Zosterops semiflavus is an extinct species of white-eyed passerine birds. Known only from the tiny island of Marianne in the Seychelles. One copy is kept in the Natural History Museum in London.
They reached a length of 10 cm, the length of the wings was 5.8-6.3 cm, the tail was 3.8 cm. The main color was green-yellow, the sides were chestnut. There is a white ring around the eye. The forehead and line above the eyes were yellow, the top of the head was yellow-olive, the wings and tail were black, and the lower body was pale yellow. Nothing is known about the ecology of these birds.
List of recently extinct birds ru.
Rare birds in the world list by A.A. Vinokurov. Including: Seychelles white-eyed chestnut Marianne white eye Zosterops semiflavus bird endemic to the Seychelles. Africa O. Seychelles White-eyed Chestnut Zosterops semiflavus, an extinct species. Blackish stachiris Zosterornis nigrorum is an endangered species.
White-eyed Zosterops sanctaecrucis Tristram, 1894 White-eyed white-eyed Zosterops semiflavus E. Newton, 1867 Zosterops semperi Hartlaub, 1868. List of endangered bird species. What is a List. Zosterops semiflavus is an extinct species of white-eyed passerine birds. Known only from Mary Ann Islet in the northeastern Inner Seychelles. One copy is kept in the Natural History Museum in London. Zosterops semiflavus., 2020 the best source of information on the topic Zosterops semiflavus. All videos about Zosterops semiflavus watch online and without registration in. Feathered Nyashki: VK community posts. Marianne's White Eye, Zosterops semiflavus Marianne Island, Seychelles, late 19th century Lord Howe's White Eye, Zosterops strenuus.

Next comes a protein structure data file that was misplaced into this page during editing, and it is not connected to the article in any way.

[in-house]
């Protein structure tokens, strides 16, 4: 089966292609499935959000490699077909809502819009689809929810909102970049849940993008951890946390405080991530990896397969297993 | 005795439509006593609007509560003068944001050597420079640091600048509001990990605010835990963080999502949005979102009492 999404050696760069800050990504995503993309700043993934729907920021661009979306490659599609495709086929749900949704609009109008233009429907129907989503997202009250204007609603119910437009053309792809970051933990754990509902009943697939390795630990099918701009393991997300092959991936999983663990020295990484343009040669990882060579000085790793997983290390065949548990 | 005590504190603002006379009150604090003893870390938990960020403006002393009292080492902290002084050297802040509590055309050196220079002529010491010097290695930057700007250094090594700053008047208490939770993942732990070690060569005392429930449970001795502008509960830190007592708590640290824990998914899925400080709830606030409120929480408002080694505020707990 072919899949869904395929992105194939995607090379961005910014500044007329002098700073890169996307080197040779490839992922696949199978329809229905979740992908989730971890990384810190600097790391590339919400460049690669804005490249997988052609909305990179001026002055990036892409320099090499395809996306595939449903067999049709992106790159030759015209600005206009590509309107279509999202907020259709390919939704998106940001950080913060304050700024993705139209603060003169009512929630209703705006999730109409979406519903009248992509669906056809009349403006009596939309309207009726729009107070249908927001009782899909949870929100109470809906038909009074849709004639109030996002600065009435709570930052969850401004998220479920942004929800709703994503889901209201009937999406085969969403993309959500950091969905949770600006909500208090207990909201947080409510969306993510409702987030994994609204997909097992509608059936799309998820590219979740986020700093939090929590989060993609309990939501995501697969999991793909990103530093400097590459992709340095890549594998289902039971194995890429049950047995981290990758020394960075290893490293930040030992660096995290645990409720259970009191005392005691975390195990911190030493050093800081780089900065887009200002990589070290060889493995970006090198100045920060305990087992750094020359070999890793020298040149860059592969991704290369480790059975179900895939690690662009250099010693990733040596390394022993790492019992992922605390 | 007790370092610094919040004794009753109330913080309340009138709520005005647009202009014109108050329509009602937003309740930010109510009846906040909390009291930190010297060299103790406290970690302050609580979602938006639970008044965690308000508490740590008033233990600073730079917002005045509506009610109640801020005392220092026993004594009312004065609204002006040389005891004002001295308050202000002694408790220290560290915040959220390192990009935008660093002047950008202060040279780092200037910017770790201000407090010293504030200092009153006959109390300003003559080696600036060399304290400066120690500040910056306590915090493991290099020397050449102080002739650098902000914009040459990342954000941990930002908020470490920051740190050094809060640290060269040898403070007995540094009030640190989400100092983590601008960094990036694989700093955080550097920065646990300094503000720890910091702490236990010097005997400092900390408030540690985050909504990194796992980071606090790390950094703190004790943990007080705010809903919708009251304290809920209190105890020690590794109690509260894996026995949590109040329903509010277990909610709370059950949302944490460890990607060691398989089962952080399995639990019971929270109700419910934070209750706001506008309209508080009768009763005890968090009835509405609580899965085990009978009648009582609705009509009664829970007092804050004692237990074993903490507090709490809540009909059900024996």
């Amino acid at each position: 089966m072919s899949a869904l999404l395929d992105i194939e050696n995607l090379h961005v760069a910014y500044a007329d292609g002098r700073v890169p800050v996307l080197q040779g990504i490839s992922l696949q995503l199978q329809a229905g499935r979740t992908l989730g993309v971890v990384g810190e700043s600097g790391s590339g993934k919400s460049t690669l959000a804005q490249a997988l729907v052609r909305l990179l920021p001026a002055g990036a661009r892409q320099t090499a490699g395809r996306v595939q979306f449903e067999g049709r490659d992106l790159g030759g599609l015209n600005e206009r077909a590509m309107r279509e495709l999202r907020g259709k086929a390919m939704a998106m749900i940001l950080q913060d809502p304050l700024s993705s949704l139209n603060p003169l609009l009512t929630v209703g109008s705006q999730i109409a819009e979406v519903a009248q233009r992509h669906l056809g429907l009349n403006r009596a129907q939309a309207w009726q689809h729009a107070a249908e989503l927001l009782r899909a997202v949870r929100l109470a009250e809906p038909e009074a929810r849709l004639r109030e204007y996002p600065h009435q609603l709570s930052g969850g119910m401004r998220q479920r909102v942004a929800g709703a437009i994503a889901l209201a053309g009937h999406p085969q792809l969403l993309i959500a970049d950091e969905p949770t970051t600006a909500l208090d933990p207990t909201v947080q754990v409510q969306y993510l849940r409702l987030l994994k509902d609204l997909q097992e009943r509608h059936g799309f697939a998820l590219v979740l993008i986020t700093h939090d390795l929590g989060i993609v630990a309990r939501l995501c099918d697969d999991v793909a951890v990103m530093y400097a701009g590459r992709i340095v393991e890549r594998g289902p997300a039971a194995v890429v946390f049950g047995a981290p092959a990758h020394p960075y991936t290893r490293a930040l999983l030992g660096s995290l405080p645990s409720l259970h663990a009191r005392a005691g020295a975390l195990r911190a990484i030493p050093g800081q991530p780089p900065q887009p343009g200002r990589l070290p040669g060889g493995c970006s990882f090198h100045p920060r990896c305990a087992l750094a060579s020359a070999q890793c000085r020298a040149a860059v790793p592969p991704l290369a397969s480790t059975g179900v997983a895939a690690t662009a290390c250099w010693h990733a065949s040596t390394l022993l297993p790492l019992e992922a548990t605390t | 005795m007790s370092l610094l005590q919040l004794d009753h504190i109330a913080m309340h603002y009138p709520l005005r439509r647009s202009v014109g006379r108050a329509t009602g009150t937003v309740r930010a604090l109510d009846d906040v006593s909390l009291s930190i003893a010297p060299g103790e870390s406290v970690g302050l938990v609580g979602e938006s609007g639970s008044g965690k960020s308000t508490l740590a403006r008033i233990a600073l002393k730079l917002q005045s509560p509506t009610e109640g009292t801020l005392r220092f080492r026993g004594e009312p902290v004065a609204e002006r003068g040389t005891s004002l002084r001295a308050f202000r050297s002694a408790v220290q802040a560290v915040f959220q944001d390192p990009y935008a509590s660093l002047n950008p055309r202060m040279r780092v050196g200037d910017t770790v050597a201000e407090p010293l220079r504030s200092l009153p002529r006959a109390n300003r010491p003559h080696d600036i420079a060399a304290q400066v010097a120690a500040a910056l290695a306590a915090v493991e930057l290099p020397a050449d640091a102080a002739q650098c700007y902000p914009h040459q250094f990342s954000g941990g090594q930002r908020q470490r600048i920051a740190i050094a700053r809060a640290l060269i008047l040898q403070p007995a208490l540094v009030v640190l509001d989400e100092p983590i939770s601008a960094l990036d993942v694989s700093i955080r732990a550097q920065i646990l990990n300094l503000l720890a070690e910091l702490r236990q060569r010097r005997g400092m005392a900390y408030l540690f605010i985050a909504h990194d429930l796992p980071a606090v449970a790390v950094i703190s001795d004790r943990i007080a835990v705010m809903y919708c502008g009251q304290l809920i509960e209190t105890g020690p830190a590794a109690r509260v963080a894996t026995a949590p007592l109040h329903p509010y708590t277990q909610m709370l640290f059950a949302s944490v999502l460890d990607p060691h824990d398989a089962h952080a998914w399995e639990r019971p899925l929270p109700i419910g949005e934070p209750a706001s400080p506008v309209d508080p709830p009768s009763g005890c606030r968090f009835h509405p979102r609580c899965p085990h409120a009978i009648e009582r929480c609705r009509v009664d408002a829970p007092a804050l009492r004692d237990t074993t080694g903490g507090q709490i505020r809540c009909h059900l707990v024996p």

Genus White-Eye Zosterops.
Seychelles chestnut-sided white-eye Zosterops mayottensis semiflavus was found on the island. Marianne and described in 1867 by E. Newton as. Zakhar, you are blue-throated Aburri, or White-capped. Zakhar. 955, Hemitriccus zosterops, White eyed Tody Tyrant, White-eyed Todi 3985, Zosterops semiflavus, Marianne White eye, Seychelles chestnut-sided. Zosterops semiflavus watch online videos in excellent.
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The Japanese white-eyed (lat.Zosteros japonicus) belongs to the White-eyed family (Zosteropidae) from the order Passeriformes. It got its name from the white feathers that grow in the form of a ring around the eyes.
They are absent in young birds and appear only in adults.